Just as we pass through bands of a hurricane, the bands of the foreclosure storm are intensifying and changing even as thousands of Floridians have already lost their homes to foreclosure. Newer bands of deficiency judgments are overlapping with the mounting number of lawsuits, summary judgments and sales.
A deficiency judgment is what a bank will often seek when they sell the property and the proceeds aren’t enough to pay off the foreclosed loan (all lenders in this article will simply be referred to as “banks"). The bank will then pursue the former homeowner for the difference between what the home was sold for and what the borrower owed.
Unless there is a specific, binding agreement which prevents the bank from pursuing the homeowner for a deficiency judgment, the bank may very well do so. As noted in a recent Sun-Sentinel column by Beth Kassab, a new collection industry focusing on recouping deficiency judgment funds is emerging. Foreclosure attorney Matt Englett believes that in the coming years, banks will sell off these debts to collection companies who will aggressively pursue the judgment funds. Time is also on the banks’ side in pursuing a deficiency judgment, as they have five years to seek the judgment and twenty years to collect.
However, deficiency judgments are not a foregone conclusion. As with any other relief that a homeowners seeks in foreclosure, the two main approaches are to ask the bank, or ask the court. If the bank will agree, all the better. If the property is heading towards a foreclosure judgment and sale, the homeowner and bank can enter into a general release. General releases are often found in boilerplate form and used in many settlement proceedings. The release in any given case should of course be tailored to the specific facts and law of that case. The gist of a good release, from a homeowner’s perspective, is that the bank will be forever barred from any claims, lawsuits or complaints relating to the homeowner, subject property or loan, specifically including deficiency judgments. A general release will usually be mutual, meaning that both parties are permanently barred from any further action against each other.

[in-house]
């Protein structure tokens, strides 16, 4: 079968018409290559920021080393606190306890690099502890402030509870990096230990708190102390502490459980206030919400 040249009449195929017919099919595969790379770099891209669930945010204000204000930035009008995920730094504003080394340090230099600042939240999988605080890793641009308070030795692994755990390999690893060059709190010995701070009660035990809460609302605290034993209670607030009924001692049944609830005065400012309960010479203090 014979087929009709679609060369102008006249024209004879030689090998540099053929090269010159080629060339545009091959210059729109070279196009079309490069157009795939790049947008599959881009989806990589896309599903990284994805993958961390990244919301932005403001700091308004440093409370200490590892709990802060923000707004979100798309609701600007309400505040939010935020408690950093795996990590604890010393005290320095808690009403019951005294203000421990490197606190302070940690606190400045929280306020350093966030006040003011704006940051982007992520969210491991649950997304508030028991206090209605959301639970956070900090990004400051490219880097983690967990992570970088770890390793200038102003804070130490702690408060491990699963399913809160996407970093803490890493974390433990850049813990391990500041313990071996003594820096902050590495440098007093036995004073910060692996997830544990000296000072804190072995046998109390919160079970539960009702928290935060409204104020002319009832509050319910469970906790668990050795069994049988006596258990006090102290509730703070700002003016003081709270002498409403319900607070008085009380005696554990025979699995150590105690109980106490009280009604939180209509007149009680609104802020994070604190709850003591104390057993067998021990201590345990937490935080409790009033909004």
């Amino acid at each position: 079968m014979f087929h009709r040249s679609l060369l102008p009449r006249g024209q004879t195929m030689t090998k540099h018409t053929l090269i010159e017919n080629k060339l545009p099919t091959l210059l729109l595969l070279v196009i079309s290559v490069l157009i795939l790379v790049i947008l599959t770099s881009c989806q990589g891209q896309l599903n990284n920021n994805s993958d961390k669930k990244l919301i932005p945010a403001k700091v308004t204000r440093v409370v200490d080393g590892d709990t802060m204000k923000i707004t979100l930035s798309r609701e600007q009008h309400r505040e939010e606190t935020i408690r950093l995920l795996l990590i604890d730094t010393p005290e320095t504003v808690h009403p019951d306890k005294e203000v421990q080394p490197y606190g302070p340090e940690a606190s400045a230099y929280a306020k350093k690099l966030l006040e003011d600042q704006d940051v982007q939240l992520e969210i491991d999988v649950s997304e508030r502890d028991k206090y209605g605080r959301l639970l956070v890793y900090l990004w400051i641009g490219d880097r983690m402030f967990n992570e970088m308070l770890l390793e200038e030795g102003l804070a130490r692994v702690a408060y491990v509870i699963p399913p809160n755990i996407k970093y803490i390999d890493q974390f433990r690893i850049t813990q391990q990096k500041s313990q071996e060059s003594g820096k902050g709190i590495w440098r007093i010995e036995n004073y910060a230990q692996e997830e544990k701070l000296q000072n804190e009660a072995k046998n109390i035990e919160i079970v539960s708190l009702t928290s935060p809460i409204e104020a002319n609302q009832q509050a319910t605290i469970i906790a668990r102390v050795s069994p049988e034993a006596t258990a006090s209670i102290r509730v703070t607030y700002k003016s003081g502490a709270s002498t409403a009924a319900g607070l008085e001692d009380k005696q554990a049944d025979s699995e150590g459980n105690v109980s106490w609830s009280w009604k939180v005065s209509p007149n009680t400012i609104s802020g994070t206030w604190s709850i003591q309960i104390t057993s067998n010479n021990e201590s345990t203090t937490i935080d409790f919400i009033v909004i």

A general release may be used as a quid pro quo for another agreement between the homeowner and the bank, such as a short sale, deed in lieu of foreclosure, or consent judgment. Mediations are now required in most Florida residential foreclosure actions, and the mediation may be a good time to have a general release executed as all parties will be present.
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